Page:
The business case within Prince2 is f.e. something I really would like everybody to use. Because too often people want to build or realize something without really knowing and understanding why. Recently I found out that a simple question: “How are you going to earn money with it?” very often couldn’t be answered. In such a case you have to think twice before you start the project.

Use the best of both project management worlds

Tooling has increased dramatically

The main difference in between “old” and “new”  ways of managing projects is probably the amount of tools available today to support you in managing your projects. Some years ago one of the main tools was Microsoft Project. Probably this is still a widely accepted standard, but today a lot more online services are available that support collaboration in between the team and the client.

Especially these tools make that today a lot more people are working together in a dramatically different way than we did several years ago. Working remotely is a lot easier. Teams spread over the whole world manage to cooperate by means of these tools.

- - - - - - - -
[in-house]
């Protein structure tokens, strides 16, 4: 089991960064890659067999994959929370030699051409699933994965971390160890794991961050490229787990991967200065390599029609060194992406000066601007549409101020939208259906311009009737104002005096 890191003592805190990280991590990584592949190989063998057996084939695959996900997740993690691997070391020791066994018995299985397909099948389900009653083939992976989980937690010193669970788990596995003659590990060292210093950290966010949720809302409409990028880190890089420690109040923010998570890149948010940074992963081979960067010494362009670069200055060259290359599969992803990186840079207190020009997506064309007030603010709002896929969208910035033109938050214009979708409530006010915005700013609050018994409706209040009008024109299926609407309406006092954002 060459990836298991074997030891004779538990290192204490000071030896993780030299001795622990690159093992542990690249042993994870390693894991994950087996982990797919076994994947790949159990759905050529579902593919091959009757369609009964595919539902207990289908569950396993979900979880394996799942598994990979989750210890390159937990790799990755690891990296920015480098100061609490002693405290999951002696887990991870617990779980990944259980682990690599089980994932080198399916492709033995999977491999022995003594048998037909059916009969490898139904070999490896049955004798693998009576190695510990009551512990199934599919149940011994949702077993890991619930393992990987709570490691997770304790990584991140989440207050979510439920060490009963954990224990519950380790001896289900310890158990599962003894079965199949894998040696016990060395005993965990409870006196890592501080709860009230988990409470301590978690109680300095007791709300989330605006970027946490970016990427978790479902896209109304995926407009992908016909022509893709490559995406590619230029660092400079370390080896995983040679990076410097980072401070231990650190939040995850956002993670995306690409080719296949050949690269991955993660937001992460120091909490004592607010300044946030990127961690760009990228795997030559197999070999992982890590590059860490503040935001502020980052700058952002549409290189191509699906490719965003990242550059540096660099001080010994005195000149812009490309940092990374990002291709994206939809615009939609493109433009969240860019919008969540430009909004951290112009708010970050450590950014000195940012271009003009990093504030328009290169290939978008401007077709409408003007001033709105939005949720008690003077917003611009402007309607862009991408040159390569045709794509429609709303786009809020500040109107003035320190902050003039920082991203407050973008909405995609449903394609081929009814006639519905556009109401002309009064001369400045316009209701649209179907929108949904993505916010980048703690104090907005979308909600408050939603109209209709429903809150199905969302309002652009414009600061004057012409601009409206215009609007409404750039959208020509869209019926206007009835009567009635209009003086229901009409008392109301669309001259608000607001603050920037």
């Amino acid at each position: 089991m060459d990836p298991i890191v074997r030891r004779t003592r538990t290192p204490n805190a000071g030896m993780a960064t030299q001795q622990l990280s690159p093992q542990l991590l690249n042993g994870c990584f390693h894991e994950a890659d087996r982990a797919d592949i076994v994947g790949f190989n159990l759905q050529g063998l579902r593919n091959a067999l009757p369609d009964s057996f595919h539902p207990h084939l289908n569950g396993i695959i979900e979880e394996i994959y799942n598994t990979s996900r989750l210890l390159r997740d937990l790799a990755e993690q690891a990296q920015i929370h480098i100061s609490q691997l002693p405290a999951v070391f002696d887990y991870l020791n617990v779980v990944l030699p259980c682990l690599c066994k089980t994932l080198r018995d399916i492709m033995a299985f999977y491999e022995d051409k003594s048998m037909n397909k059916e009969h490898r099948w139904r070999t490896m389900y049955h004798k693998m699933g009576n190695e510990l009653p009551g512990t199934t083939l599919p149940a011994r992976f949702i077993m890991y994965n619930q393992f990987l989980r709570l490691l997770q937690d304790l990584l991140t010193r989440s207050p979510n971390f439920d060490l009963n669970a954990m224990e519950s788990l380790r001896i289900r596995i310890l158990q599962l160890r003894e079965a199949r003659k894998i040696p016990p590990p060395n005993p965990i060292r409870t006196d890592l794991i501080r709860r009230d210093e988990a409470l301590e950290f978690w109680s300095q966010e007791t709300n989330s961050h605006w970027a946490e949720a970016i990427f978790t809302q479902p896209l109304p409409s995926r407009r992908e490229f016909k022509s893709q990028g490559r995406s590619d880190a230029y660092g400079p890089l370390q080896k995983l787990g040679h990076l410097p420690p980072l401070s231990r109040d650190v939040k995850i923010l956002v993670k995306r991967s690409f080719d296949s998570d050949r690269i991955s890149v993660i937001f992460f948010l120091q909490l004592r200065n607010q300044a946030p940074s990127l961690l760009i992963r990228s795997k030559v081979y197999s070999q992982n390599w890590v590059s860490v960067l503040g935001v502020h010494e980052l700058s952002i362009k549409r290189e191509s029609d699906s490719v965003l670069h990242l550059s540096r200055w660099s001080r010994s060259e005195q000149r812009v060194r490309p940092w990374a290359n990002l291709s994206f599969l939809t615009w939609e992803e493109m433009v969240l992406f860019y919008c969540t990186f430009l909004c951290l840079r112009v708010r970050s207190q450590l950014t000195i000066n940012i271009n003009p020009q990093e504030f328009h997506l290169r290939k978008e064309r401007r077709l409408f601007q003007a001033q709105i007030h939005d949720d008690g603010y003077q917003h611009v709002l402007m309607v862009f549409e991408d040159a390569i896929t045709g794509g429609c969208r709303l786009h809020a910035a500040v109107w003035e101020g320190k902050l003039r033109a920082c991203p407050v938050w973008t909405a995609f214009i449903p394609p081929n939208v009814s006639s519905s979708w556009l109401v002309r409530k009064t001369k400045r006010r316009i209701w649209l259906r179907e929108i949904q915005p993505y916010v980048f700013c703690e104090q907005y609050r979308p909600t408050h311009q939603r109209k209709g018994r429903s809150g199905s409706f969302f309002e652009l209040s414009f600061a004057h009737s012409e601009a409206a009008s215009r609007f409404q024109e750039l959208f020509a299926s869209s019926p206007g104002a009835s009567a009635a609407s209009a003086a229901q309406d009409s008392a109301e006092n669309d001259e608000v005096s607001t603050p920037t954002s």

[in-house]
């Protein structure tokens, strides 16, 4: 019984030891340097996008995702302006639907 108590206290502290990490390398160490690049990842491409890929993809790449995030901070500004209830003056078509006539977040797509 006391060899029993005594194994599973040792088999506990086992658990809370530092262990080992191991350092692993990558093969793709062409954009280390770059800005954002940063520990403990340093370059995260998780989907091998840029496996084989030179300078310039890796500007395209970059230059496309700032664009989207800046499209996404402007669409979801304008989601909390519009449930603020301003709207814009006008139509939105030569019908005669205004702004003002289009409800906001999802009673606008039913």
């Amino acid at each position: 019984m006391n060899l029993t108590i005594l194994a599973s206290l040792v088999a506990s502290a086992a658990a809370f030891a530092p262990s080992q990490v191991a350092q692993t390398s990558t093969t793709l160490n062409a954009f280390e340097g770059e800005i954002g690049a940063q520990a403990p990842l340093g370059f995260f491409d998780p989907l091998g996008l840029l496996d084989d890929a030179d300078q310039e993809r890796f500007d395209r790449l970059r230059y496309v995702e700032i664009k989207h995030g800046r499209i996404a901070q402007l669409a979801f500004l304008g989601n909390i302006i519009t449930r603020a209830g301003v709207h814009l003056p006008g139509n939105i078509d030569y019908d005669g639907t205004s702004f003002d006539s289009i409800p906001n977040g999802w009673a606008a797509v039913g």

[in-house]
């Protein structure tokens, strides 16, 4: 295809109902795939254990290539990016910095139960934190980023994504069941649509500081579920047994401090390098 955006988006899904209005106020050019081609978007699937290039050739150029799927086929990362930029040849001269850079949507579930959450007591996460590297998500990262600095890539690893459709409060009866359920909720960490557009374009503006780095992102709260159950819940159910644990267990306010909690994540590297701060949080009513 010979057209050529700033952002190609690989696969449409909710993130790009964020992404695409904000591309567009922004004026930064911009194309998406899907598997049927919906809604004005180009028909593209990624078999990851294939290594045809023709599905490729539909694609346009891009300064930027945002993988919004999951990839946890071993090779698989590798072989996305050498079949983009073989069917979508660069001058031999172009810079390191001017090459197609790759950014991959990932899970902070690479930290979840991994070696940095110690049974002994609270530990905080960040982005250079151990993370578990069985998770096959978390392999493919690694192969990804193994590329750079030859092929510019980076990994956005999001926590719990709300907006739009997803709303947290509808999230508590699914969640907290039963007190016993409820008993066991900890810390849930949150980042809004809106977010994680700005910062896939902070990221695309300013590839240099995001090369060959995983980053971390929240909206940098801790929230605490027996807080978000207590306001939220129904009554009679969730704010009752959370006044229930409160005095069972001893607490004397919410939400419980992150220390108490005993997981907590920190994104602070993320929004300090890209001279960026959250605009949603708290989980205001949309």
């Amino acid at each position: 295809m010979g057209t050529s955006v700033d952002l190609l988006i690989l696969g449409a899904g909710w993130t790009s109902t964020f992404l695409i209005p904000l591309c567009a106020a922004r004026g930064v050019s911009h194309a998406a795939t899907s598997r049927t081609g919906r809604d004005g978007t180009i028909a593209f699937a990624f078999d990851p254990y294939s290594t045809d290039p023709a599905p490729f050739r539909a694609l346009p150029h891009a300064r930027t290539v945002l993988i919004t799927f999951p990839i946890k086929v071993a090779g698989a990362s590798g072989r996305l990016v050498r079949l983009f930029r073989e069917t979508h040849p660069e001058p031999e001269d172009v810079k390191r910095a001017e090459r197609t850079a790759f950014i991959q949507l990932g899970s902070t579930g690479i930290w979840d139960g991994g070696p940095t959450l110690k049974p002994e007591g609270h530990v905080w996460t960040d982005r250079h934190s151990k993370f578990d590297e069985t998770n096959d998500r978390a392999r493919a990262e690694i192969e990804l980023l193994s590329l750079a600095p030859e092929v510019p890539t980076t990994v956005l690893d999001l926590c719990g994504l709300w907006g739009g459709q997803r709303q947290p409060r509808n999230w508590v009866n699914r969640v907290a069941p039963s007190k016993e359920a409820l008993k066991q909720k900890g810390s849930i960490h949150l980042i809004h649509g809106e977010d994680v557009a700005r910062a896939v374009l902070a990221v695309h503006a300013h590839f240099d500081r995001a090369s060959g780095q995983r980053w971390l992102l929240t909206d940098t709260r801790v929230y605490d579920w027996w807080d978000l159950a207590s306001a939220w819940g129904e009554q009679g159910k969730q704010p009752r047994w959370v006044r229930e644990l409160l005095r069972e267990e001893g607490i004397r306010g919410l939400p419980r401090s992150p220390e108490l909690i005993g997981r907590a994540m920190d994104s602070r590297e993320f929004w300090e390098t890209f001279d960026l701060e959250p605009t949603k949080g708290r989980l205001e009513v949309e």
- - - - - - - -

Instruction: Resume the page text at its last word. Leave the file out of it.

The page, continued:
Relatively cheap or even free ways of communication like VoIP and Skype make that people can easily discuss with each other on a daily basis to make that everything is clear. All kind of web based ticketing systems enable people to work on the right things and it shares the needed information with the whole team. Integration servers build the new release enabling daily releases if needed. Information can easily be shared through f.e. blogs or Twitter accounts and documents can be shared through a central document sharing platform. In fact you are able to work where ever you like.

Project management and team collaboration tools

For sure this new collaboration approach demands another type of project manager. The project manager 2.0! Feel free to check my presentation at Slideshare. In case of any questions feel free to contact me. Please share your opinion below or discuss online on Twitter: @PetersOpinion

22 comments On Project management in the age of Web 2.0

  • Yes I do agree Peter.

    Project management is changing. We need to go from very strict and formal ways of managing projects to a more flexible way with this availability of Online tools.